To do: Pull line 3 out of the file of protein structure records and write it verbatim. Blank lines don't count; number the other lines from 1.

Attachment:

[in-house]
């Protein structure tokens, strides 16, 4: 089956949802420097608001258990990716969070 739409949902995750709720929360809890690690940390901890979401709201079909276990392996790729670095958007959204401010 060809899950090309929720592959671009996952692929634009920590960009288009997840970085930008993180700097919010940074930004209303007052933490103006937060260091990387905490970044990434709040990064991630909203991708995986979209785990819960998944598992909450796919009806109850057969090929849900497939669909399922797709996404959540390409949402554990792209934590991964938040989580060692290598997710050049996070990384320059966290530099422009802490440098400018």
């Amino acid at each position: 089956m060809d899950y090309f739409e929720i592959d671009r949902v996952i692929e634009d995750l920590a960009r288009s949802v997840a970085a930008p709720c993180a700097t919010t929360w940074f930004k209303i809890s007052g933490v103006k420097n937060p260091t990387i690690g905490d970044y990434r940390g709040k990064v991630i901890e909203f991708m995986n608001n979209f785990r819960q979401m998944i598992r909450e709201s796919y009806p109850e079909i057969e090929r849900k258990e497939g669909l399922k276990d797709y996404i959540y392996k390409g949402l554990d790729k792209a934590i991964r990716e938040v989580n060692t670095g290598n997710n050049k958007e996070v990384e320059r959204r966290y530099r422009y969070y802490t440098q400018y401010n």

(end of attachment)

């Amino acid at each position: 089956m060809d899950y090309f739409e929720i592959d671009r949902v996952i692929e634009d995750l920590a960009r288009s949802v997840a970085a930008p709720c993180a700097t919010t929360w940074f930004k209303i809890s007052g933490v103006k420097n937060p260091t990387i690690g905490d970044y990434r940390g709040k990064v991630i901890e909203f991708m995986n608001n979209f785990r819960q979401m998944i598992r909450e709201s796919y009806p109850e079909i057969e090929r849900k258990e497939g669909l399922k276990d797709y996404i959540y392996k390409g949402l554990d790729k792209a934590i991964r990716e938040v989580n060692t670095g290598n997710n050049k958007e996070v990384e320059r959204r966290y530099r422009y969070y802490t440098q400018y401010n």